Tooth Decay Continues to Plague Children Down Under

Dentistry Today


Pediatric tooth decay is reaching epidemic proportions in the Australian state of Victoria. According to Dental Health Services Victoria (DHSV), half of the 6-year-old children presenting to public dental clinics there have experienced tooth decay. Also, 50% of all children in the state have experienced some tooth decay by the age of 12 years, and the highest rates of disease occur among disadvantaged populations. 

Meanwhile, approximately 4,500 Victorian children up to the age of 14 years are hospitalized each year due to dental conditions. Dental disease accounts for more than 63,000 hospital presentations each year in Australia, making it the third highest cause of preventable hospital admissions behind kidney infection and gastroenteritis. 

“Every year in Victoria, more than 1,300 children undergo a general anesthetic at the Dental Hospital for dental treatment. Most of this dental disease is preventable,” said Sophie Beaumont, BDS, MPH, a DHSV dentist based at the Royal Dental Hospital of Melbourne. “Most of these hospitalizations are for children having general anesthetics for the management of dental decay, which are totally preventable.”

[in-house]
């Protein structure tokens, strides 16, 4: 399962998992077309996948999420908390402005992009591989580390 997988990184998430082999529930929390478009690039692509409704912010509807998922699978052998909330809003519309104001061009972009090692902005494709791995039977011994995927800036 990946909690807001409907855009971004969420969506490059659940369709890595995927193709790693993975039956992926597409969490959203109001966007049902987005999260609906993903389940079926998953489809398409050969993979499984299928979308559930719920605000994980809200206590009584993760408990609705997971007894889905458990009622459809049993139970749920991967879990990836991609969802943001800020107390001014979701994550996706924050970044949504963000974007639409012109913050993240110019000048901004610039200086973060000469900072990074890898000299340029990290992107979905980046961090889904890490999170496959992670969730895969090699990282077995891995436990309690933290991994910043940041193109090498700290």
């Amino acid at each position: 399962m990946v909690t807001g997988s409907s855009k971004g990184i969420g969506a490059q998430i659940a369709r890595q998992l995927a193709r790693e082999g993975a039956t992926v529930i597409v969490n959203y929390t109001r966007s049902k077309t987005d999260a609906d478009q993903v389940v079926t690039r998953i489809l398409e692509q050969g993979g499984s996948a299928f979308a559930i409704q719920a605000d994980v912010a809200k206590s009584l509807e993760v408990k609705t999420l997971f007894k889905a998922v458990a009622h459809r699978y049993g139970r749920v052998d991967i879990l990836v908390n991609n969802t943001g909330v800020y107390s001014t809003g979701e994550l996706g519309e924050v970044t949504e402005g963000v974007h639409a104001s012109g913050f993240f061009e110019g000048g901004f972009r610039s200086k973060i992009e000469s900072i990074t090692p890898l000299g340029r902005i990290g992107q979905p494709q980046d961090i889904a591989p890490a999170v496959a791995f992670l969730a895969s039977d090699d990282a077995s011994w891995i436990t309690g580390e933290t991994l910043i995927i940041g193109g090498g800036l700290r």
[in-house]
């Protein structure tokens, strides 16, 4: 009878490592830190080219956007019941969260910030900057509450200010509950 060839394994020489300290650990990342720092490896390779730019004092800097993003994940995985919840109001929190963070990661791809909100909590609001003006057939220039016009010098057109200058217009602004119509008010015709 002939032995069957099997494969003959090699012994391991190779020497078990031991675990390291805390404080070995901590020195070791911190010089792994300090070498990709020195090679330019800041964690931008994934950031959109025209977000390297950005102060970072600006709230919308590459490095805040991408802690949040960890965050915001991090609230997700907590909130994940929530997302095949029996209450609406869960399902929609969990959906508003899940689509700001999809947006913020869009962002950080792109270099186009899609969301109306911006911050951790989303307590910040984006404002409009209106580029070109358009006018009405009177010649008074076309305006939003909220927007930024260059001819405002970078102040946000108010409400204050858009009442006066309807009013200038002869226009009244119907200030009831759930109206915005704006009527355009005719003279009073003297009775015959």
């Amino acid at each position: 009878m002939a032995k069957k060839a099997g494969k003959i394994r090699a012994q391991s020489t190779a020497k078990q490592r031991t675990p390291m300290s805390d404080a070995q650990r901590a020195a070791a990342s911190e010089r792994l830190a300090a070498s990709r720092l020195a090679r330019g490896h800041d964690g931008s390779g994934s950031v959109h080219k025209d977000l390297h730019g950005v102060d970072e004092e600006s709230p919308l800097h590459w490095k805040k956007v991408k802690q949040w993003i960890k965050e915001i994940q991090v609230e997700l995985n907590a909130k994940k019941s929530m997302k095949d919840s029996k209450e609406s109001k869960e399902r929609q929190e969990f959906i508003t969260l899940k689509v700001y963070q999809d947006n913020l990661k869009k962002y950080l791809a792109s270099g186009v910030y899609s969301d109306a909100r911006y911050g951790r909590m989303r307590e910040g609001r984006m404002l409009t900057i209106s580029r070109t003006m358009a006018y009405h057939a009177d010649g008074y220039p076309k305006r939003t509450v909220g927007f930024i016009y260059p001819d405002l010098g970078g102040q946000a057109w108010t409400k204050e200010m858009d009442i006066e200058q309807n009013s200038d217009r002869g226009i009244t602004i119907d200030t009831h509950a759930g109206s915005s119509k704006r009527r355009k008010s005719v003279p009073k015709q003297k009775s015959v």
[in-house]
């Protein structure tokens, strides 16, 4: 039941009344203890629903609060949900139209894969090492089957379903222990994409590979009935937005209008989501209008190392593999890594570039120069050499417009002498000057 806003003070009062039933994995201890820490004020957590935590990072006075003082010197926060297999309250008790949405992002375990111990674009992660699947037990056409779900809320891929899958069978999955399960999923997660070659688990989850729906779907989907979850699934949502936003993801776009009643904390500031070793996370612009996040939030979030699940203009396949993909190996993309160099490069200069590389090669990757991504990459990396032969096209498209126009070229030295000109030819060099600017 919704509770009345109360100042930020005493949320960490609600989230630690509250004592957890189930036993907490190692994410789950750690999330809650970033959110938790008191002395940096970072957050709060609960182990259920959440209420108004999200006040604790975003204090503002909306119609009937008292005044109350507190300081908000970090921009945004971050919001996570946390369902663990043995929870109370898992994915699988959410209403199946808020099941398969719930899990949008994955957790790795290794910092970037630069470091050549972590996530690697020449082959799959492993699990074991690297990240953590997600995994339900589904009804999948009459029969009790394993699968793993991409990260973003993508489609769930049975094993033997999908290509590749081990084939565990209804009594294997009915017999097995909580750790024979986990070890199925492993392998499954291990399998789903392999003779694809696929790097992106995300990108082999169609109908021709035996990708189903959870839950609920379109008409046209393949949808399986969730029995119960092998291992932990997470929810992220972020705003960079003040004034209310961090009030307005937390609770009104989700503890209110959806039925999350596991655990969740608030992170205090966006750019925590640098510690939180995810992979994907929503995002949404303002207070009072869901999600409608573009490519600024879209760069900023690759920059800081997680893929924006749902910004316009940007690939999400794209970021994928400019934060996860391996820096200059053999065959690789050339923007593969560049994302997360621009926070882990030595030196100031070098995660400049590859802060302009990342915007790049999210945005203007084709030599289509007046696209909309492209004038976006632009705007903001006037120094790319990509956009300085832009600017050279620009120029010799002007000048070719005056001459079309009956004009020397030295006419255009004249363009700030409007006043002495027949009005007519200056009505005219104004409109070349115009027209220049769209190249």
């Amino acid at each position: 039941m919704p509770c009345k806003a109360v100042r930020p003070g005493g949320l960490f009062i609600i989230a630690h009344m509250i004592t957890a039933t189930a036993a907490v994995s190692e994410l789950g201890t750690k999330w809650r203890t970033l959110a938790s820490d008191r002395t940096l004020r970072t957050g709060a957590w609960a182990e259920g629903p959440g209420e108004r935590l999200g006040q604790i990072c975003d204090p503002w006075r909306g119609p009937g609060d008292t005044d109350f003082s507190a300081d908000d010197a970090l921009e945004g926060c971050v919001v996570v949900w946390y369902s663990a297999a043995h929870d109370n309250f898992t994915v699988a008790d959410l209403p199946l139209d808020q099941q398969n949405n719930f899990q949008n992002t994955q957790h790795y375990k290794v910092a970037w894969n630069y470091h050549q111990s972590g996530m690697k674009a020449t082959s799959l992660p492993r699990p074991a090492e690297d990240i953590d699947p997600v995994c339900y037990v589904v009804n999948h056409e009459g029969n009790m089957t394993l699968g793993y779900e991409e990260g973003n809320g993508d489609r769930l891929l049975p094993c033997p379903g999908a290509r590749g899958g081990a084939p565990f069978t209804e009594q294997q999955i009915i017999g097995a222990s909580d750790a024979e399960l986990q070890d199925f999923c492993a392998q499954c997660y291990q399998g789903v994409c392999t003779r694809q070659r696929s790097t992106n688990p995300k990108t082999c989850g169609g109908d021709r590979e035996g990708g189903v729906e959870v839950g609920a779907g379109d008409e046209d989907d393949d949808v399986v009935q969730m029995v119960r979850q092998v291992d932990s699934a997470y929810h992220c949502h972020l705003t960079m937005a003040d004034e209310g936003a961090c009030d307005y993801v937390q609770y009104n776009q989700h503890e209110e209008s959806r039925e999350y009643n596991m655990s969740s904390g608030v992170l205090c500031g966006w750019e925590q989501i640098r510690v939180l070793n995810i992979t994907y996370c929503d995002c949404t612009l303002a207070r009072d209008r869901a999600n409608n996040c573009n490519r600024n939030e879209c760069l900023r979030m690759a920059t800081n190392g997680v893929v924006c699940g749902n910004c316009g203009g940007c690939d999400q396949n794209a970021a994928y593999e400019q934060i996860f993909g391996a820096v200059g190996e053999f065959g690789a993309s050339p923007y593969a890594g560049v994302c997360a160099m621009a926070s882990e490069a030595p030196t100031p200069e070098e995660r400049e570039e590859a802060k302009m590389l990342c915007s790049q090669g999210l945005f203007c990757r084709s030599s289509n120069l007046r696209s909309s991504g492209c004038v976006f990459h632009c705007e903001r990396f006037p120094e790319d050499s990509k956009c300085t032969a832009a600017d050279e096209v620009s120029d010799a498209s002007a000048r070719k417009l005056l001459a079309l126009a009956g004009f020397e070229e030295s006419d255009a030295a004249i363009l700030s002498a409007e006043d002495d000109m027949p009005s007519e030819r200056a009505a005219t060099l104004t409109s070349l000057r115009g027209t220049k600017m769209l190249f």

About half of that number are children of preschool age, the DHSV reports. Last financial year, the dental hospital had 53 preschool-aged children who saw at least half of their baby teeth extracted, with some children requiring all of their teeth to be extracted. However, the DHSV says that good oral hygiene, including effective tooth-brushing with fluoride toothpaste, is only part of the solution as a healthy diet is the most important factor in oral health.

“Many foods and drinks are very high in added sugars. Often these are hidden sugars in goods and drinks that are marketed as ‘healthy’ or important to achieve good outcomes, such as with sports drinks,” said Beaumont. “Everyone knows those little Easter eggs are loaded with sugar, but it’s the not so obvious items that can be easily missed. The Easter period is a good reminder to get to the dentist and avoid long-term pain.”

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